Monday, 23 May 2016

Life in the Asylum

There is no denying that asylums across Scotland varied greatly in the mid-nineteenth century. Some details that were published in the 1857 Royal Commission Report are quite sobering. Some accounts however are quite encouraging. I like the entry for Miss Campbell's House:

"MISS CAMPBELL'S HOUSE, MUSSELBURGH; Visited 2d May 1855.

A good house, in a garden. There is only one patient, an old lady, who has been here many years. She was out walking, accompanied by an attendant, when the visit was made. On a second visit she was seen, and appeared to be comfortable, and properly taken care of."

By searching our index for all entries for “Miss Campbell's House” we see that Miss F. Gordon entered the asylum on 9 December 1812, it’s nice to know that she was so well cared for. The full entry in the General Register tells us that Miss F. Gordon died in August 1869.

There are many surviving records for our ancestors who were admitted to Scottish asylums. The national series of records show the date of admission, some background information and when the person died or otherwise left the asylum. The records of individual institutions, now often deposited in local archives, can give details on treatment and sometimes even contain photographs.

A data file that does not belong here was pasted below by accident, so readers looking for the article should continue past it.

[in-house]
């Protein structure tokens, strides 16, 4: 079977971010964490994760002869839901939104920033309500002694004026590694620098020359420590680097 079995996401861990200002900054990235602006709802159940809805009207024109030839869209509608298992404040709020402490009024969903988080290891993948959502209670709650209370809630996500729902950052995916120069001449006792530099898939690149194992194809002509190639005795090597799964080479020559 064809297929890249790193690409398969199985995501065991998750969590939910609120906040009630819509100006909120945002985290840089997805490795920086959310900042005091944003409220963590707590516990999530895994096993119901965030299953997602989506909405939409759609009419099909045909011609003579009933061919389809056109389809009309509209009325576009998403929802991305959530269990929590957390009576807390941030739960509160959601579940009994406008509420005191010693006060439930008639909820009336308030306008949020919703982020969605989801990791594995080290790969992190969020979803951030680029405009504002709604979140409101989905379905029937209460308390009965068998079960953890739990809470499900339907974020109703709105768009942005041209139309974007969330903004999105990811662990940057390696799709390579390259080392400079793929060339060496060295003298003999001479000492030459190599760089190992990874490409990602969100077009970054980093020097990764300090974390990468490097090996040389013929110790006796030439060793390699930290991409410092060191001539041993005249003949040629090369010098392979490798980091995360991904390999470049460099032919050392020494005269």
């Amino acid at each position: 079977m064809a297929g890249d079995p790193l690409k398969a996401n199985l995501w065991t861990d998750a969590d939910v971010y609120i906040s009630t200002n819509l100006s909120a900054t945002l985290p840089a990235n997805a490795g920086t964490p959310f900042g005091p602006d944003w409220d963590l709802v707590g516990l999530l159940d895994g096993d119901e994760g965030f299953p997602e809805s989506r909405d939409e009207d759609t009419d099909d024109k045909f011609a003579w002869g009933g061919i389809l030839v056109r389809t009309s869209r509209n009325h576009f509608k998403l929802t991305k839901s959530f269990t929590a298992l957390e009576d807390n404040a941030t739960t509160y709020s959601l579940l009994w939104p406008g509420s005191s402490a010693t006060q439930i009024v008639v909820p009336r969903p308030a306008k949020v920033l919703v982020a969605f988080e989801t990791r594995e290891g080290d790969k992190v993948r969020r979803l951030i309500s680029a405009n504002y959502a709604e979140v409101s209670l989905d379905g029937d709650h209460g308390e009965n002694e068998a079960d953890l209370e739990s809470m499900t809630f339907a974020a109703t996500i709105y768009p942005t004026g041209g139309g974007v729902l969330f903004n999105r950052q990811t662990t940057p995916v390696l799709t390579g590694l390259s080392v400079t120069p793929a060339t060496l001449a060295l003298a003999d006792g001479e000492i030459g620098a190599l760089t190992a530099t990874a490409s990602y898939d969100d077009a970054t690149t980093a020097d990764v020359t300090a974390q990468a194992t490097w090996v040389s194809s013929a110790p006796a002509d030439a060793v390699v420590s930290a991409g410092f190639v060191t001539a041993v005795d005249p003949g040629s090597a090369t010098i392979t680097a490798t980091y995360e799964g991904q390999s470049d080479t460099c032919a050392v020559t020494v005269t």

From the new section of our website you can read about each Scottish mental health institution, locate it on a map and in most cases find out where the records are now held. We update our database regularly so keep checking back to see what new records we have indexed.

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